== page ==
Don Juan (Or If Don Juan Were A Woman)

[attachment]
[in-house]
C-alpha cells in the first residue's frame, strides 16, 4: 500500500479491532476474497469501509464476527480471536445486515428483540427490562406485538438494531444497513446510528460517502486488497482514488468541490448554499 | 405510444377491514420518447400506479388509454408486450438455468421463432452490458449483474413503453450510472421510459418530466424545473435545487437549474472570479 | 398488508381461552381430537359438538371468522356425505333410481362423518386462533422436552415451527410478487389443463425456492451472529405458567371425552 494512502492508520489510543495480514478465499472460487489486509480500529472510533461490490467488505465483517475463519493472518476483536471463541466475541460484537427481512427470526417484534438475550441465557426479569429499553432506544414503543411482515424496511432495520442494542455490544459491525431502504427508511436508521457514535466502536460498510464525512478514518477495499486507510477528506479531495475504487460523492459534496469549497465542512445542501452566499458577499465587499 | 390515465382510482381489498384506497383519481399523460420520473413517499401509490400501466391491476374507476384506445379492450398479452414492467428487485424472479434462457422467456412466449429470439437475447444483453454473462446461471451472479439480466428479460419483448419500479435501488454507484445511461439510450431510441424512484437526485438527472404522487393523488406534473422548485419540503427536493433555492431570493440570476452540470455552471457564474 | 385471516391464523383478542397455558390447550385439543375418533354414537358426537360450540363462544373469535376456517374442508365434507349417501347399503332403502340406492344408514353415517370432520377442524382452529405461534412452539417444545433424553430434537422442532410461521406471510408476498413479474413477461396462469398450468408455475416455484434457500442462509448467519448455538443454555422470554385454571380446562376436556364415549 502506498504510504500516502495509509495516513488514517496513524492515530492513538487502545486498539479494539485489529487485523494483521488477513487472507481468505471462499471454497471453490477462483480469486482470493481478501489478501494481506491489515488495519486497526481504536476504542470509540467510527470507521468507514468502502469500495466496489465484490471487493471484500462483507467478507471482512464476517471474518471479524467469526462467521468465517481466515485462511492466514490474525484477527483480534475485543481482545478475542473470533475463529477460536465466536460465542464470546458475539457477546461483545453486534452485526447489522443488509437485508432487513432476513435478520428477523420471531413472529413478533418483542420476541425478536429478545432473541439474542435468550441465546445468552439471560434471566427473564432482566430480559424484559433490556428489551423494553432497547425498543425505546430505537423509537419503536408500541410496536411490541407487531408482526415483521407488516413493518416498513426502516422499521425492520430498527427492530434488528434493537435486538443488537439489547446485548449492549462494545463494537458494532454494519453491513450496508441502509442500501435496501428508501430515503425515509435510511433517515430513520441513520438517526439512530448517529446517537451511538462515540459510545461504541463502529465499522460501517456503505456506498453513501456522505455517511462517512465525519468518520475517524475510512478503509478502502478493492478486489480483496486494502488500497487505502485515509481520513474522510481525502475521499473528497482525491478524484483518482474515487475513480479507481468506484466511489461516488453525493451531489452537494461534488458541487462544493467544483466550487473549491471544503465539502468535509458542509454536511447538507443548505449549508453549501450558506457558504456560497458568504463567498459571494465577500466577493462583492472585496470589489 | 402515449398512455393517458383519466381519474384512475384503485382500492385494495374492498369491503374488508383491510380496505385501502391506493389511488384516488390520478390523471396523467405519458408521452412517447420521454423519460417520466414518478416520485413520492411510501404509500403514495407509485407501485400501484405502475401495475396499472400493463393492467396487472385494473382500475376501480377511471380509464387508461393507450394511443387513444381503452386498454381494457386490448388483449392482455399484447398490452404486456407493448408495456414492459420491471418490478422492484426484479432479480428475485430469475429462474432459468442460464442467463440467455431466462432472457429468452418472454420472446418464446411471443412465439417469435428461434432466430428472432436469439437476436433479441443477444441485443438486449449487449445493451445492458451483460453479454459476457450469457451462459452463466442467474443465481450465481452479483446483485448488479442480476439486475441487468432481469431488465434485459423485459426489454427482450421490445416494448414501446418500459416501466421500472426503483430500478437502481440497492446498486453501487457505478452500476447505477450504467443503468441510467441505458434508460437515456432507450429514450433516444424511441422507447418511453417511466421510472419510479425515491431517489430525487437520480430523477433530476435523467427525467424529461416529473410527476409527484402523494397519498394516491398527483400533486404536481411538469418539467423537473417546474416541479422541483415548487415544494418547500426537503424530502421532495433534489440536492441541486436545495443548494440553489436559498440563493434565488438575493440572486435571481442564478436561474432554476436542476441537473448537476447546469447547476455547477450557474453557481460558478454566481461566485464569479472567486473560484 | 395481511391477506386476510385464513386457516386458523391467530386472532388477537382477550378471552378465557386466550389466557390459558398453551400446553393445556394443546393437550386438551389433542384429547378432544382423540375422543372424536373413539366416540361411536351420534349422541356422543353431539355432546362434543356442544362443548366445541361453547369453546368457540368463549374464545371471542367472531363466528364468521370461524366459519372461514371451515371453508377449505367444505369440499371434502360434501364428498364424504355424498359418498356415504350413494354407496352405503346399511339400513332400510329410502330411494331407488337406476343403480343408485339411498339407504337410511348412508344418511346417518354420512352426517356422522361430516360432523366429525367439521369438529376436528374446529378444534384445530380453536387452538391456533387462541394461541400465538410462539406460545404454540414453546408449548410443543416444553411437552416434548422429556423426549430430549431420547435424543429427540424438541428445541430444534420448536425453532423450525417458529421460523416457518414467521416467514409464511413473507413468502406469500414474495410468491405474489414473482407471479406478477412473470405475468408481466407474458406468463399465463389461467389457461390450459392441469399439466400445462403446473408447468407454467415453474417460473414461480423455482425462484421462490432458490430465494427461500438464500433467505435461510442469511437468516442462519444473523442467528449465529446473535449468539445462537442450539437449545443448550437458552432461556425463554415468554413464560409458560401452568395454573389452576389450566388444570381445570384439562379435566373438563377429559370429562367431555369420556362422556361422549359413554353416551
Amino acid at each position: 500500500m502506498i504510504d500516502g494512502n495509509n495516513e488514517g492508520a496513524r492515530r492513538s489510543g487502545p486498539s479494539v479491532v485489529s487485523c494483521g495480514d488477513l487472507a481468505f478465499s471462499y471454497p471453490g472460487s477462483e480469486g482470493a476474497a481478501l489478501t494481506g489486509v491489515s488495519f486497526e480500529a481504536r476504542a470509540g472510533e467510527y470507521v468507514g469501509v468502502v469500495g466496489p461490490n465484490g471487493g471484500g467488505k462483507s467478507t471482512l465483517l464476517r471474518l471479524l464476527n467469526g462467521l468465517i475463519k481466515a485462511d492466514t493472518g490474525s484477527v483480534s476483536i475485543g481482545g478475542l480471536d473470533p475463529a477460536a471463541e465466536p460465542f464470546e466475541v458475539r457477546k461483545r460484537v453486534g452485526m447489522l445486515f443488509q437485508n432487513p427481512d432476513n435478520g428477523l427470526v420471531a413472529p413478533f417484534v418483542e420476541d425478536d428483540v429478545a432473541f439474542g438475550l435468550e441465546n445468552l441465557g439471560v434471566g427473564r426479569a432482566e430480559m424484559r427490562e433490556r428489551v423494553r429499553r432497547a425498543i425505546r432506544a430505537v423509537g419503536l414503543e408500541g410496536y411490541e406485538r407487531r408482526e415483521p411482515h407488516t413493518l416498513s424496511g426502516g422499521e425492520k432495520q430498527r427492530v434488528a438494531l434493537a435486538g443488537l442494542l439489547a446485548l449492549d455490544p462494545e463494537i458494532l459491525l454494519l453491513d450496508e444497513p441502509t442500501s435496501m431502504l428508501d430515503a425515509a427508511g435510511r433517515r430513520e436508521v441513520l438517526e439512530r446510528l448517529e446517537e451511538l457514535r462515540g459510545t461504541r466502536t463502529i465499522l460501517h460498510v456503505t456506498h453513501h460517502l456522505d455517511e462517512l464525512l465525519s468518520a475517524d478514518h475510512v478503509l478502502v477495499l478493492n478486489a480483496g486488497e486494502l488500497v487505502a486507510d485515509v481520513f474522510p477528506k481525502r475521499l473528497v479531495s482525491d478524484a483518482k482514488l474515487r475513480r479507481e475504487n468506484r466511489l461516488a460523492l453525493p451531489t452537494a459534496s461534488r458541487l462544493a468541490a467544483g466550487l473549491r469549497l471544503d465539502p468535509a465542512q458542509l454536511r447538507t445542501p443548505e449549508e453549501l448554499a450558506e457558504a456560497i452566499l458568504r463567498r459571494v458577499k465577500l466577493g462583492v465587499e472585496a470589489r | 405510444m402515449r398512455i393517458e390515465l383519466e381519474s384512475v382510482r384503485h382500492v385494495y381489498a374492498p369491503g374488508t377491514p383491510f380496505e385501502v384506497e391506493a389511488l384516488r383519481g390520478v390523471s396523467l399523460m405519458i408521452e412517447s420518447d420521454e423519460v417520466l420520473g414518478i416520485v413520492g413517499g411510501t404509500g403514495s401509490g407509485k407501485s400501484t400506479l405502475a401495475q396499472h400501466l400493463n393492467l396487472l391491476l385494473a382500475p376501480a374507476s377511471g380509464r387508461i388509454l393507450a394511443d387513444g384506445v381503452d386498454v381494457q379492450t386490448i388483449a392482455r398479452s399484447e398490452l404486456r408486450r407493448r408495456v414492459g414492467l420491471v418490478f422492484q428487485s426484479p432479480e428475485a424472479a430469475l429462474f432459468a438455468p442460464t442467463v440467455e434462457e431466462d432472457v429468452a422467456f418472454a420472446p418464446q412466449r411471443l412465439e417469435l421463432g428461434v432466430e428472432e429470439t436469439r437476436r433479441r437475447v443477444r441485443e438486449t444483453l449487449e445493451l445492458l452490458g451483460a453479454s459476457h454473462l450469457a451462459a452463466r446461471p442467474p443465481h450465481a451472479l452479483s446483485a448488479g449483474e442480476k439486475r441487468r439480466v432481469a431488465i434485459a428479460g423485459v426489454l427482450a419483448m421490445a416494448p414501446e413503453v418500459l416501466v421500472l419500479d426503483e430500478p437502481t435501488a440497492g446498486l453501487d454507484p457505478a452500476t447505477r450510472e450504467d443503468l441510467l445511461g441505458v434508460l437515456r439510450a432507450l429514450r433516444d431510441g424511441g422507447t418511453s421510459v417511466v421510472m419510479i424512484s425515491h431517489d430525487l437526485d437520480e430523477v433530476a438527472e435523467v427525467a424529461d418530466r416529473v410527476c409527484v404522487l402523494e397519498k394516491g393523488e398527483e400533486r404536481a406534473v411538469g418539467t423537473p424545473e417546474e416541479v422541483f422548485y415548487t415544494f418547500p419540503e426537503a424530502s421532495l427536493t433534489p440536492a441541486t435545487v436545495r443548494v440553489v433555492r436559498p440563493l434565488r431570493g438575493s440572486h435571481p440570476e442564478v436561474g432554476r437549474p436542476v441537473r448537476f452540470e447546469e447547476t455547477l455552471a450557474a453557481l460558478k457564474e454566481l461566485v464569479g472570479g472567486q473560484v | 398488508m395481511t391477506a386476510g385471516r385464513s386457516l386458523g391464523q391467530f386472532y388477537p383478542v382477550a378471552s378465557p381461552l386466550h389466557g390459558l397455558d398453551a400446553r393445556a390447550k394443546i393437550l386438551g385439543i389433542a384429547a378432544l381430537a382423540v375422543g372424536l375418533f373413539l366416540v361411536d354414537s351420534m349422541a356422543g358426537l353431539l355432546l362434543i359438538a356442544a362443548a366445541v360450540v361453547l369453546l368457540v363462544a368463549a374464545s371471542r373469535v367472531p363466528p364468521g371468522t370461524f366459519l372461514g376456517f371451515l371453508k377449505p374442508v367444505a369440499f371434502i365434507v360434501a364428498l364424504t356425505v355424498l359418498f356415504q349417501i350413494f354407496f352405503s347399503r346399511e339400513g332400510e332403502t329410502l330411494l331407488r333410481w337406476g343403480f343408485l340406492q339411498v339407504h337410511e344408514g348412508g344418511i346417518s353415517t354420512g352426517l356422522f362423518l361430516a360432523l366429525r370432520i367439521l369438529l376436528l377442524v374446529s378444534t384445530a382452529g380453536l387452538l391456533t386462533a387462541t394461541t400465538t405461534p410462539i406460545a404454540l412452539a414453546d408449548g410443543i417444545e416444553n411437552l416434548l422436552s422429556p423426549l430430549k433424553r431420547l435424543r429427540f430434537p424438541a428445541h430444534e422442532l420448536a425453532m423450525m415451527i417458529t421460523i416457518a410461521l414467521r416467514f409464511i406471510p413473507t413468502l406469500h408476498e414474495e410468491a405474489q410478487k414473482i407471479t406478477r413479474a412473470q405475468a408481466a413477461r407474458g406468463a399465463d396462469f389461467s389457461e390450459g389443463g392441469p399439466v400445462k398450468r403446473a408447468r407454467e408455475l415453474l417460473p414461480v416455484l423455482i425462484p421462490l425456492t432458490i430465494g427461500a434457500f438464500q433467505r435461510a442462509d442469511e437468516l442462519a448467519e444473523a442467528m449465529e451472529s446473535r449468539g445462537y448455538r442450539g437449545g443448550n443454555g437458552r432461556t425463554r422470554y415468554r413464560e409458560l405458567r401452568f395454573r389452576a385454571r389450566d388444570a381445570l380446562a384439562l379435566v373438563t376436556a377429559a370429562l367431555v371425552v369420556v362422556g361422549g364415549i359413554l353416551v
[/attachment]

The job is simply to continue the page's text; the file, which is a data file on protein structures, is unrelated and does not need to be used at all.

When Roger Vadim died in February, obituaries generally depicted him as a womanizer first and a filmmaker second. And with good reason: Vadim may have been lumped in with the French New Wave, but as a director, he wasn't so much gifted or visionary as he was sociologically compelling. Don Juan (Or If Don Juan Were A Woman), Vadim's mid-career reunion with ex-wife and former muse Brigitte Bardot, falls into the interesting-rather-than-good category, as does the director's segment in Spirits Of The Dead, a 1968 suspense anthology based on the works of Edgar Allan Poe. Filmed in 1973, when the sexual and political climate was hospitable to Vadim's joyless brand of sexploitation, Don Juan casts Bardot as a female version of the legendary lover who lives in what appears to be a groovy, floating-bachelorette-pad version of a Bond villain's lair. There, she flamboyantly destroys a series of broadly drawn men of wealth and privilege. Sadly, like its anti-heroine, Vadim's film derives no pleasure, sexually or otherwise, from its protagonists' indiscretions. Instead, it limps from fruitless vignette to fruitless vignette, as Bardot engages in one clumsily implied wanton act after another and Vadim invariably cuts away to a skyline whenever things start to get explicit. Don Juan touches on any number of semi-taboos of its time, from curiously chaste orgies to lipstick lesbianism to cleric-fucking, but, like its lead actress, it goes through the motions with little passion and even less insight. Bardot left film acting after Don Juanperhaps she was driven into retirement by the film's endlessly repeated, hilariously histrionic theme songand from her disinterested performance here, it seems like an appropriate move. Bardot doesn't fare much better in Spirits Of The Deadmuch of her time onscreen is spent either tied naked to a table or being whippedbut Spirits as a whole is far more entertaining than Don Juan. Vadim directs the first segment, casting then-wife Jane Fonda as the wanton head of a powerful family who presides over some of the most fully clothed orgies in the history of film. Fonda's evil vixen finally encounters something she can't possess fully when she falls for her cousin (played, creepily enough, by Peter Fonda), who rejects her, provoking her to burn down his stable in retaliation. Handsomely filmed but dramatically inert, Vadim's segment is far and away Spirits' weakest, easily bested by Louis Malle's take on Poe's "William Wilson," featuring Alain Delon as a decadent Austrian officer who's troubled by the existence of a mysterious doppelganger. Malle's segment maintains a creepy, hypnotic tone, nicely matched by Delon's intense lead performance as a man who can escape everything but his own conscience. Federico Fellini directs Dead's final segment, which is thankfully as demented and over-the-top as you'd expect from a collision between Fellini and the swinging '60s. The piece stars Terence Stamp as an out-of-control movie star stuck in the surreal purgatory of his own fame, and if Fellini's segment is self-indulgent, it's at least self-indulgent in an entertaining, typically Fellini-esque fashion. Filmed at a time when international co-productions and anthologies featuring superstar directors were all the rage, Spirits Of The Dead is a typically mixed bag, but unlike Vadim's listless Don Juan, it offers pleasures above and beyond its status as a relic of a groovier and exponentially more swinging era.